Tree Species (Scientific Name)
Cedrela odorata
English Common Name
Spanish Cedar
Peru Common Name
Cedro agua, Cedro, Cedrillo, Cedro colorado, Cedro rojo, Cedro oloroso
Tree Family
Average Leaf Size (cm)
Tree Height
Medium (20–35m)
Elevational Range (m)
0 3000
Native to Peru

Native to

Latin America
Argentina, Belize, Bolivia, Brazil, Colombia, Costa Rica, Ecuador, El Salvador, Guatemala, Guyana, Honduras, Mexico, Nicaragua, Panama, Paraguay, Peru, Suriname, Venezuela

Coffee Agroforestry Information

Coffee System
Coffee Impact
Beneficial to coffee
Not Common in Coffee Agroforestry
Tree Management
Regenerates naturally by wind dispersal and in nurseries by seeds or cuttings. The species drops its leaves during the dry season. The trees produce many fruits and each contains at least 40 seeds. The fruits are collected directly from the tree with a stick and left in the sun until they open and the seeds can be extracted (36 thousand per kg). Without pregerminative treatment, an average of 58% germination is obtained, which occurs between 4 and 46 days after planting. Seeds stored at 20°C remain viable for up to 12-15 months. Naturally regenerated seedlings can also be collected for growing in the nursery. Growth in nursery is fast. Seedlings can reach 30-35 cm in height in a span of 4 months. They require full light during their initial development. High incidence of pests in the growth stage, where they are attacked by moth larvae that pierce the stem medulla, stunting normal development.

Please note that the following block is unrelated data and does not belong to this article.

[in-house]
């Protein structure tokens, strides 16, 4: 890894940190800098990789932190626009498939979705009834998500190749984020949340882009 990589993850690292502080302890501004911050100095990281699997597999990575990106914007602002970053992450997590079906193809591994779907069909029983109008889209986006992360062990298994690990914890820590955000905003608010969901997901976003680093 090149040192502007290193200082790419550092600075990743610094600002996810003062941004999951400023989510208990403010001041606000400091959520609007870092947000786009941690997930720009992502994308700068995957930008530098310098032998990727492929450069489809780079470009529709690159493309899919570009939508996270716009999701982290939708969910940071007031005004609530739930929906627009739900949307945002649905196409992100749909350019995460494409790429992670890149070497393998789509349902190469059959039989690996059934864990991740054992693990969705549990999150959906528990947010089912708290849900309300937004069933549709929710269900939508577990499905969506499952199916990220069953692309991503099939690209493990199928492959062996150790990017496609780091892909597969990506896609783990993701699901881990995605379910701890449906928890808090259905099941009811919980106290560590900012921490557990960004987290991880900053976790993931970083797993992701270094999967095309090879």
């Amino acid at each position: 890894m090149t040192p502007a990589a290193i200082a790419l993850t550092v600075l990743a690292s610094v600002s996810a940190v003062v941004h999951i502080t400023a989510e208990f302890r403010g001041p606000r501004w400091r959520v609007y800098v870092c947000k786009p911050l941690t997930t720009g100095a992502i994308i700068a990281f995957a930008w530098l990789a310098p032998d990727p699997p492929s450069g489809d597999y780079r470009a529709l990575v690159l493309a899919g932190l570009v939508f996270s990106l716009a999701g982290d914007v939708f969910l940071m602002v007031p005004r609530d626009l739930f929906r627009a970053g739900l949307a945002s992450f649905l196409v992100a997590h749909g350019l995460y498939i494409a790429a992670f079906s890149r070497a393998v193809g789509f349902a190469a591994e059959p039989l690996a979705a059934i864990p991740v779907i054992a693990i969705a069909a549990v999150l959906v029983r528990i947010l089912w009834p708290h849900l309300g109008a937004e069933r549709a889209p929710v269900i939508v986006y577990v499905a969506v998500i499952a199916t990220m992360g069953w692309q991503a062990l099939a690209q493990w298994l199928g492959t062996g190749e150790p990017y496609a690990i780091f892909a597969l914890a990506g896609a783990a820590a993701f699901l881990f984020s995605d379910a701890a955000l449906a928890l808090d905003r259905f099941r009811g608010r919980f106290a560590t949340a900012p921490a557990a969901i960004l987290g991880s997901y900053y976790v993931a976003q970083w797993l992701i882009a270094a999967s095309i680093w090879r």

Tree Benefits and Uses

Farmer Uses
  • Lumber
  • Medicinal
Appreciated for carpentry and joinery, fine furniture, construction, musical instruments, canoes, and crafts. The infusion of the leaves is used to relieve toothache and earache, and dysentery. An infusion of the bark is used to stop bleeding in women. The latex is used to soothe symptoms of bronchitis. The outside of the root is used to treat epilepsy.
Farm Services
  • Coffee Shade
  • Soil Improvement
Coffee Shade: deciduous and provides sparse to medium shade
Soil Improvement: in the dry season they stop providing shade and the leaves, flowers, branches and capsules provide organic matter for the soil
Biodiversity Benefits
Its flowers are food for small bees and butterflies. It retains arthropods that are consumed by specialist birds such as climbers, flycatchers, vireos, greenlets, and parulas.



Plants of the World Online POWO (2022). "Plants of the World Online. Facilitated by the Royal Botanic Gardens, Kew. Published on the Internet:;

Román, Francisco, et al. Guía para la propagación de 120 especies de árboles nativos de Panamá y el neotrópico. 2012.;

Mendoza, A. L. M., & Guerrero, M. H. (2010). Catálogo de los árboles y afines de la Selva Central del Perú. Arnaldoa, 17, 203-242.